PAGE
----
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and increase, or advance, their felicity, so far as human nature is capable of it, both in a particular and general relation; rather than the contrary, or discord, rebellion and revolt, so often advocated, pursued, and in the end, unhappily experienced, under the plausible name and falfe appearance, of melioration.

But how muchsoever the recommendation and Original extension of unity, concord and amity, with a due

" happiness submission, in civil society, may be contrary to the and misery ambition, and selfish views, of an independent and it

' fame. rebellious spirit, in any age, or country, yet it is most certain that as the former constituted the state of original, and most complete, felicity, so the latter occasioned the contrary; and cannot, in the nature of things, do otherwise;—and that human happiness may be much further increased, or aug. mented, both in an individual and collective capacity, than either idleness or wickedness will permit many to believe, or think possible, the province of Example of Pennsylvania has afforded a very signal example, le and incontestible proof, to the admiration of strangers; and doubtless far beyond the credibility of many, who are not sufficiently acquainted with the early, as well as the later state of the country.

To conclude, as the world is said to have been How good formed out of a chaos, and that order sprung from disorder, by the effect of Omnipotence; fo, in the and restora, rise of this province, appears a remarkable instance od. of happy consequences, from apparent unhappy causes;--rational liberty, with an equal participation of natural and civil rights, and religious privileges, with the glorious effects, have risen out of oppression, persecution and bigotry:-But, as the abuse of the former has always introduced the latter, sooner or later; and as human nature ever remains to be the same, so the reversing of those en, joyments continues to be no less incident to the hu. man race, than it was in former ages of the world;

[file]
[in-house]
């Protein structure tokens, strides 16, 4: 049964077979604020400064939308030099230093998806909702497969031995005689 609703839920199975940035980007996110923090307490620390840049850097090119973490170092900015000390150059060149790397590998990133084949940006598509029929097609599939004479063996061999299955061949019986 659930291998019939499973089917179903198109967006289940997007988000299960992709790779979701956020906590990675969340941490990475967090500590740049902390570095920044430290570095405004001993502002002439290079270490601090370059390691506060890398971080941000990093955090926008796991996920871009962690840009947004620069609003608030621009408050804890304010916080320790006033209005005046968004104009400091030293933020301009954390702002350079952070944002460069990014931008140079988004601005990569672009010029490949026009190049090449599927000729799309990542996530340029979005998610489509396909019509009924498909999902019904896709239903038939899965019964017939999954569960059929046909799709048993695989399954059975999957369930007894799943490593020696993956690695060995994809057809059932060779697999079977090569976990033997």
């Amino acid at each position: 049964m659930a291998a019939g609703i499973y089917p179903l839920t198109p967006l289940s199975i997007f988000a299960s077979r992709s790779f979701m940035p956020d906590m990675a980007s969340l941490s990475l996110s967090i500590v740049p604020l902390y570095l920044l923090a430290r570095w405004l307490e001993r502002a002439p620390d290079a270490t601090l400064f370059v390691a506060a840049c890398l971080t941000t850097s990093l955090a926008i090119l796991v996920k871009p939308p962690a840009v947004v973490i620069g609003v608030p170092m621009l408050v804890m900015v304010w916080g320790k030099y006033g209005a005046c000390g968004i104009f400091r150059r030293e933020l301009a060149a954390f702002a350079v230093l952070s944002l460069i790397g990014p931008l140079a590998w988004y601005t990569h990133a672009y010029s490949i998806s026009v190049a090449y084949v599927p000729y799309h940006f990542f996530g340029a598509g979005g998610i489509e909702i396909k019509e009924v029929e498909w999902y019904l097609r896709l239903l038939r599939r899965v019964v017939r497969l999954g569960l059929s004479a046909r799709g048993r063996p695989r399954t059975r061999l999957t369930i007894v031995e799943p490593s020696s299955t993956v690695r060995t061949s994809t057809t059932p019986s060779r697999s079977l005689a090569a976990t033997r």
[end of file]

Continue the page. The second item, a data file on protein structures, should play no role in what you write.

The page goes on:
and their preservation depends as much upon the wisdom and conduct of the possessors of them, as their restoration will do, on means similar to those, which raised, and so long preserved, the happy state of the province of Pennsylvania.

Philadelphia, 1797,


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The parentage, birth and education of William Penn, with the time
and manner of his embracing the religion of the people called
Quakers, &c.

In the account of the religious system and manners of the Quakersy
are comprehended:
1. The time, motive and manner of their first rise, and becoming

a religious society. 2. Their first and chief principle, &c. 3. Their wor:hip and ministry, with some of their chief and particular

Their other tenets, doctrines, practices and customs, more pecu-
liar to them than to other people, are ranged under the following
heads, viz.

1. Their jufite, veracity and true Christian fortitudes
2. Their temperance and moderation.
3. Their charity and loving one another.

4. Under the first of these heads are comprised :
Their disuse of flattering titles, and their not respecting persons, &c.
Their using the plain and true speech of thou and thee, to a single

person, &c.
Their disuse of the common falutations, &c.
Their non-observance of holy-days, faf-days, &c.
Their manner of naming the months, and days of the week, &c.
Their refusing to pay tithes, priest.' wages, &c.
Their stri&tly paying the government taxes, dues, &c.
Their not suffering the Negro or save-trade among them.
Their refusing to swear on any occasion.